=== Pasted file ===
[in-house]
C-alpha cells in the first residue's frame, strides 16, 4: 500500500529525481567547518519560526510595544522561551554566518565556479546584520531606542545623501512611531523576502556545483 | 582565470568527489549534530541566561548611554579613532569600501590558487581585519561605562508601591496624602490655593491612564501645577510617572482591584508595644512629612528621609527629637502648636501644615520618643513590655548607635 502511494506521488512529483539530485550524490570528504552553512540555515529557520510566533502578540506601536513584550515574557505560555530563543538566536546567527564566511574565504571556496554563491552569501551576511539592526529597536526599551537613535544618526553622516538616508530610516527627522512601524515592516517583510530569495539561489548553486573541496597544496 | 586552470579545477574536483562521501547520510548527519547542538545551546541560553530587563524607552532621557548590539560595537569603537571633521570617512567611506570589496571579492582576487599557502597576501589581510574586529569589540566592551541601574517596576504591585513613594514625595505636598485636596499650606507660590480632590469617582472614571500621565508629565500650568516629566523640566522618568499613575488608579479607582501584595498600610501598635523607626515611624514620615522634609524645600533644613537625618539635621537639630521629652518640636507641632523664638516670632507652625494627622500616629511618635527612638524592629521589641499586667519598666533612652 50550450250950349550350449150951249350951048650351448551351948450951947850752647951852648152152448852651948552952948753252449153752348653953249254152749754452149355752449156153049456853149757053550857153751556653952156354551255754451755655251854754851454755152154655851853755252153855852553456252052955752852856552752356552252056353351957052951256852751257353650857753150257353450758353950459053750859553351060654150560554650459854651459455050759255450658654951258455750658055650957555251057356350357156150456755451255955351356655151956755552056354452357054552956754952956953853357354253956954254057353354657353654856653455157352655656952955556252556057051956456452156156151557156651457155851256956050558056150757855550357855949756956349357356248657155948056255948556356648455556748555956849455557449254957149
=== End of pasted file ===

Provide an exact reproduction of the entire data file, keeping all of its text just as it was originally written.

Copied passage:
[in-house]
C-alpha cells in the first residue's frame, strides 16, 4: 500500500529525481567547518519560526510595544522561551554566518565556479546584520531606542545623501512611531523576502556545483 | 582565470568527489549534530541566561548611554579613532569600501590558487581585519561605562508601591496624602490655593491612564501645577510617572482591584508595644512629612528621609527629637502648636501644615520618643513590655548607635 502511494506521488512529483539530485550524490570528504552553512540555515529557520510566533502578540506601536513584550515574557505560555530563543538566536546567527564566511574565504571556496554563491552569501551576511539592526529597536526599551537613535544618526553622516538616508530610516527627522512601524515592516517583510530569495539561489548553486573541496597544496 | 586552470579545477574536483562521501547520510548527519547542538545551546541560553530587563524607552532621557548590539560595537569603537571633521570617512567611506570589496571579492582576487599557502597576501589581510574586529569589540566592551541601574517596576504591585513613594514625595505636598485636596499650606507660590480632590469617582472614571500621565508629565500650568516629566523640566522618568499613575488608579479607582501584595498600610501598635523607626515611624514620615522634609524645600533644613537625618539635621537639630521629652518640636507641632523664638516670632507652625494627622500616629511618635527612638524592629521589641499586667519598666533612652 50550450250950349550350449150951249350951048650351448551351948450951947850752647951852648152152448852651948552952948753252449153752348653953249254152749754452149355752449156153049456853149757053550857153751556653952156354551255754451755655251854754851454755152154655851853755252153855852553456252052955752852856552752356552252056353351957052951256852751257353650857753150257353450758353950459053750859553351060654150560554650459854651459455050759255450658654951258455750658055650957555251057356350357156150456755451255955351356655151956755552056354452357054552956754952956953853357354253956954254057353354657353654856653455157352655656952955556252556057051956456452156156151557156651457155851256956050558056150757855550357855949756956349357356248657155948056255948556356648455556748555956849455557449254957149